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A study of English passives

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Item Summary

Title: A study of English passives
Authors: Kuntzman, Linda Edmund
Keywords: English language -- Voice
English language -- Verb phrase
English language -- Grammar, Generative
Issue Date: 1980
Abstract: Within the theoretical framework of a semantically-based version of generative transformational grammar this dissertation explores properties of English predicates and their interaction with passive structure. Evidence is presented to demonstrate the need to take into account the semantics of a variety of verb types (not only those of physical action which are favored in most accounts but also those of relation and mental process) in an adequate description of English passives. It is noted, for example, that semantic differences between corresponding actives and passives are not consistent across these diverse types of predicates. It is argued that contrasts between corresponding actives and passives as well as differences in well-formedness among passives depend on the interaction between predication properties and inherent properties of passive constructions. Distinctive information structure properties of passives are explored in some detail, and it is argued that sentences are well-formed to the extent that their predication properties are compatible with the distinctive functions of passive structure in discourse. The English passive is regarded in this discussion as the vehicle for various information structure options including the option to set the object as topic and/or theme and the option to include a specified by-phrase agent by means of a separate predication.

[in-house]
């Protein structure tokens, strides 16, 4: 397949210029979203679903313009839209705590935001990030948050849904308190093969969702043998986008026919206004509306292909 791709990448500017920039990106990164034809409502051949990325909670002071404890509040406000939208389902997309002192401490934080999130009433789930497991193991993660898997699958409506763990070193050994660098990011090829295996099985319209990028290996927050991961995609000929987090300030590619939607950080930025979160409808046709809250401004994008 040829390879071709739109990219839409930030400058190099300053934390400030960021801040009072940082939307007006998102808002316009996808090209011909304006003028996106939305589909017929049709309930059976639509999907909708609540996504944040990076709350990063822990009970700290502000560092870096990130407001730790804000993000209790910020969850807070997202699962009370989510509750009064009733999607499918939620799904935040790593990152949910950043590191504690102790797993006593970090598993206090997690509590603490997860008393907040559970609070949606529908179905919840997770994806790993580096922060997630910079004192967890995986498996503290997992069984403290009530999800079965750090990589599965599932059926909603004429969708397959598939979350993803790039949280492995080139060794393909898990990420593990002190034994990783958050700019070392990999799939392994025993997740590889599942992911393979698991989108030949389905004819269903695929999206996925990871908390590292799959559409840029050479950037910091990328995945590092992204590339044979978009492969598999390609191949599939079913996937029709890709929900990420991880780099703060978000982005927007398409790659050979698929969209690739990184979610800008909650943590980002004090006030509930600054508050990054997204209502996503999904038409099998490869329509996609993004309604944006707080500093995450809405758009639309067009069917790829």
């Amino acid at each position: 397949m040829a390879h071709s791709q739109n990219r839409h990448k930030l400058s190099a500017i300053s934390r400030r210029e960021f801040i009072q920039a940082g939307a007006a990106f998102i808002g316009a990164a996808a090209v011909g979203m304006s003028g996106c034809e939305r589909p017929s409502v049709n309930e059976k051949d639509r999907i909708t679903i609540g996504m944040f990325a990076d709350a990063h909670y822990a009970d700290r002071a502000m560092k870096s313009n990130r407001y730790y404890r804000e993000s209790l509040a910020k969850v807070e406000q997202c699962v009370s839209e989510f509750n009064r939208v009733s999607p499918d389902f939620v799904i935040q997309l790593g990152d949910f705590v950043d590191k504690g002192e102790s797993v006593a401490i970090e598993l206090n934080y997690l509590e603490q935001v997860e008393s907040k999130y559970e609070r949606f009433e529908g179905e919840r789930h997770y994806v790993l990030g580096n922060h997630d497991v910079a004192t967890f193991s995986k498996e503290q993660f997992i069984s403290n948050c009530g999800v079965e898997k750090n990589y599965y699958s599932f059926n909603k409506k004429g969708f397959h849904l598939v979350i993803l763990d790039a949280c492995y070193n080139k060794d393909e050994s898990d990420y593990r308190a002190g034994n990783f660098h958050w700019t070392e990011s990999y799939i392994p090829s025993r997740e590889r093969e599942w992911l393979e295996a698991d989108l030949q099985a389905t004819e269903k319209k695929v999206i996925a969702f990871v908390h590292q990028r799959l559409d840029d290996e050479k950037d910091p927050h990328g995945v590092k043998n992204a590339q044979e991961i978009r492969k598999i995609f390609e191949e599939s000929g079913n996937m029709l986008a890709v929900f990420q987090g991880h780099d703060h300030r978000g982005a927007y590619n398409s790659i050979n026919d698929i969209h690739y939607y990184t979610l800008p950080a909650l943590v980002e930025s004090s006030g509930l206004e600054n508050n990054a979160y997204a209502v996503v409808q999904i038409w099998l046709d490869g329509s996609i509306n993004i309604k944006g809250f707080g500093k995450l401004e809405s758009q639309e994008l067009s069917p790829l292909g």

Description: Typescript (photocopy)
Thesis (Ph. D.)--University of Hawaii at Manoa, 1980.
Bibliography: leaves 150-154.
vi, 154 leaves, bound 29 cm
Rights: All UHM dissertations and theses are protected by copyright. They may be viewed from this source for any purpose, but reproduction or distribution in any format is prohibited without written permission from the copyright owner.
Appears in Collections:Ph.D. - Linguistics

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